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Red Alert! Recognising Serious Illness i...n Infants and Children
Are you confident that you can recognise if a sick child is seriously ill? Gerry Silk says that just by looking at the child, you can begin to gather a lot of information about how sick they really ar...e.
The Gynecologist's Perspective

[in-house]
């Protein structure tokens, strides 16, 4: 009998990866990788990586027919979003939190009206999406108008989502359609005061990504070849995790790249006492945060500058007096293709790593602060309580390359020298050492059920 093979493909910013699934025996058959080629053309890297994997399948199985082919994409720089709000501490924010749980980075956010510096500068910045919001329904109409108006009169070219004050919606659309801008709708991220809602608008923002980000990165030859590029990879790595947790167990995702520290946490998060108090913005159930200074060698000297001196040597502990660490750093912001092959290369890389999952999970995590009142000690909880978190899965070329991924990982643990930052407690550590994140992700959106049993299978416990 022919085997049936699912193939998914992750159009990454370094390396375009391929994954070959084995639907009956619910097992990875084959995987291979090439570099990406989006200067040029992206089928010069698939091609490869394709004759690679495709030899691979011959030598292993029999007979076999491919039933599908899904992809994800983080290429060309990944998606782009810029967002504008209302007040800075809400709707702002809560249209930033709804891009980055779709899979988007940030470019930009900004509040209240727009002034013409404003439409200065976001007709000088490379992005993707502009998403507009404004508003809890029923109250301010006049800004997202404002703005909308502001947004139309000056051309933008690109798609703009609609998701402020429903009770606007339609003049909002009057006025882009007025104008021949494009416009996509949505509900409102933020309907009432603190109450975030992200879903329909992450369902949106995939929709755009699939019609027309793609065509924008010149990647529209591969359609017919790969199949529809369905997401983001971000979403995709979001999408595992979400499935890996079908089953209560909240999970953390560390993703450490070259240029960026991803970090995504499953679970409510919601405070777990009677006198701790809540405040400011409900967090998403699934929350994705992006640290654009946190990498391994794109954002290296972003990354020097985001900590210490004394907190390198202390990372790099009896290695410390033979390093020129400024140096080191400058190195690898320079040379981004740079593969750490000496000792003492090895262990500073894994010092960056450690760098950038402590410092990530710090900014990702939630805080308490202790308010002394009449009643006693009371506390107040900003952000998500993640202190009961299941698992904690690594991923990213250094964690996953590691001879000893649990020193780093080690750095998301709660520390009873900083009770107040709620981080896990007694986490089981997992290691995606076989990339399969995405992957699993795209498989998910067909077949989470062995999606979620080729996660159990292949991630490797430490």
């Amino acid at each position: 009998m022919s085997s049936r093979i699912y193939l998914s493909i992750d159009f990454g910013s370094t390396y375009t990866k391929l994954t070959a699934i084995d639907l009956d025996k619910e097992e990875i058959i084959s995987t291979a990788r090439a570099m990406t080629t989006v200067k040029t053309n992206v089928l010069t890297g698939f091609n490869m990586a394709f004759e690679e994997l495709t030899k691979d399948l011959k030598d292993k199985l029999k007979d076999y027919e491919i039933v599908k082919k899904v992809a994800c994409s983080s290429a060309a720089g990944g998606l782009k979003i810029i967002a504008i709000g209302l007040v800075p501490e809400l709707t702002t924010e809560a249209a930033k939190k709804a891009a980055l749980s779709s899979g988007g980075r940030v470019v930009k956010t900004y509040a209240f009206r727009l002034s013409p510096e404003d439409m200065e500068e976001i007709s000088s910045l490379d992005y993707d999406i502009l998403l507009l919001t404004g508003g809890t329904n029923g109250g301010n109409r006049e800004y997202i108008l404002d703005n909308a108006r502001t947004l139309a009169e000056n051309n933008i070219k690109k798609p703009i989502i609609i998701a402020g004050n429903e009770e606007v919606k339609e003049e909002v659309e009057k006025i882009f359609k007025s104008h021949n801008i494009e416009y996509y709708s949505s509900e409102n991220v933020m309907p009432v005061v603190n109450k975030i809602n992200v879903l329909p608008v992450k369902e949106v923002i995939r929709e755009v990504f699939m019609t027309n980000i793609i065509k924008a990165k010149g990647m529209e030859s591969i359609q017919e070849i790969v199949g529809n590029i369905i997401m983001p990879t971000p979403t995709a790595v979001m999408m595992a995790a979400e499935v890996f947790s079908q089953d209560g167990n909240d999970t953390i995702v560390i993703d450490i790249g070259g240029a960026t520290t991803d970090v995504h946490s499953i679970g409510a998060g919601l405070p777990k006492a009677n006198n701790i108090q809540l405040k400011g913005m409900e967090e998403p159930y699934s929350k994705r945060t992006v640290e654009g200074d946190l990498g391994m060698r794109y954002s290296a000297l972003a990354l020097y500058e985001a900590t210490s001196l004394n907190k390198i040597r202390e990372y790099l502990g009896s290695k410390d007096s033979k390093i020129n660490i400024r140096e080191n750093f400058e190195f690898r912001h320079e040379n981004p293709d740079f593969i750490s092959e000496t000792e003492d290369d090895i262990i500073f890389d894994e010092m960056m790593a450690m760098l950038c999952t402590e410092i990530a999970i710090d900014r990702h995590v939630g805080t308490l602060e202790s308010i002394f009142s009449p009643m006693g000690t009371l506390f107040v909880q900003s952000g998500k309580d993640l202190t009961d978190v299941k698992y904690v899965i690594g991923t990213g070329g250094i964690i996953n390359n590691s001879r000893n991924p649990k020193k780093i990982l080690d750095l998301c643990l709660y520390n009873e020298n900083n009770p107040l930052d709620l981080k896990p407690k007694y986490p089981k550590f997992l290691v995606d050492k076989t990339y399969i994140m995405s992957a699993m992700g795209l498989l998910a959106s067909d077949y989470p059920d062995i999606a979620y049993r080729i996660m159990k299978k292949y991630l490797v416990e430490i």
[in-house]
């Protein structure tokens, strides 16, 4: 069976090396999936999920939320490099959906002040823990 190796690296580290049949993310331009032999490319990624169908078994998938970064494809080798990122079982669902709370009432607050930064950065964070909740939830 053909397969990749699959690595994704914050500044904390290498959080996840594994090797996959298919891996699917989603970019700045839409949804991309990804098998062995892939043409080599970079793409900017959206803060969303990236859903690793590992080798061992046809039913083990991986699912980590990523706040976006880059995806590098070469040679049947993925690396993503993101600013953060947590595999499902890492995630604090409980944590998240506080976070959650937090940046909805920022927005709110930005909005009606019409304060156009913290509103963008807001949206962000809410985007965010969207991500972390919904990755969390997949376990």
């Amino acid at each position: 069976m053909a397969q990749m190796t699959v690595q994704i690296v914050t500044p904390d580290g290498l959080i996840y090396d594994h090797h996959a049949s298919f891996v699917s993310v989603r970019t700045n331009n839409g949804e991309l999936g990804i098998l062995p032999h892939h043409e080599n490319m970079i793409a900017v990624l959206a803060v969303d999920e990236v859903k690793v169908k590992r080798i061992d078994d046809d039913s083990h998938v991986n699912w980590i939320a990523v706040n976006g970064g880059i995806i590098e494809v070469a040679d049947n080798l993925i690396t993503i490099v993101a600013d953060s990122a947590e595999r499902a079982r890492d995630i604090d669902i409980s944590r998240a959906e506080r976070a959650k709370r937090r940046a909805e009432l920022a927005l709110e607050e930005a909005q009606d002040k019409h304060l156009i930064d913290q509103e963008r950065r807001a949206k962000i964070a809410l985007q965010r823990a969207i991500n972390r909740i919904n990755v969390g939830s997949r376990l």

The eChapter begins by introducing a gynecological assessment methodology that is thorough, easy to understand and simple to apply in clinical practice. Starting with the presenting complaint, the aut...hor emphasizes the need to track back to the time of suspected onset, be it puberty, onset of menopause, incidence of first intercourse, surgery or even an episode of exceptional emotional stress, and what specifically about this complaint is disturbing the patient at the time of consultation. Detailed examples of this approach are described, including candidiasis and it’s relationship to puberty, atrophic vaginitis to ovarian failure, vulvar dermatoses to psychosexual disturbances, inflammatory disorders to fissure development and so on. The author then progresses to consider the importance of the related history, and stresses the need to incorporate parity, gravidity, mode of contraception, fertility requirements and a detailed menstrual history into the assessment. Once again, practical examples are given to illustrate the process, including the relationship between lactation and atrophic vaginitis, depression and infertility, and the importance of identifying intercurrent diseases such as vulvar psoriasis and extragenital lesions. The importance of identifying any topical treatment history is emphasised, as are systemic therapies such as HRT and contraception, and their relevance to diagnosis. The eChapter also describes in detail methods of physical examination, including appropriate positioning, the placement of hands, dealing with menstrual discharge, and the use of the Sims’ speculum, colposcopy, and the loupe. How to perform a Wright’s stain to identify host cell and microorganism morphology is described in detail, and normal, atrophic, infected and eroded slides are described with the support of color illustrations. This eChapter forms part of the Ausmed publication The Vulva and Vaginal Manual, edited by Graeme Dennerstein, James Scurry, John Brenan, David Allen and Maria-Grazia Marin. A richly illustrated and comprehensive guide to the identification and treatment of over 275 vulvovaginal diseases The Vulva and Vagina Manual is an invaluable resource especially suitable for: Gynecologists Dermatologists General Practitioners Obstetricians Midwives General nurses Practice nurses Nurse Practitioners There are also 14 additional eChapters from The Vulva and Vaginal Manual available for members to download from the Ausmed website. Subscription also entitles members to access the full range of resources that compliment and build upon the material described within The Vulva and Vaginal Manual, including a richly populated catalogue of Audio Lectures, Fast Facts and Video Learning Activities on the topics of gynecology, obstetrics, oncology, women’s health and a wide range of other healthcare topics. Both members and non-subscribers alike may also purchase a hard copy of this book of from the Ausmed Education Online Bookstore, along with hard copies of the complimentary publication Gynecological Cancer Care: A Guide to Practice.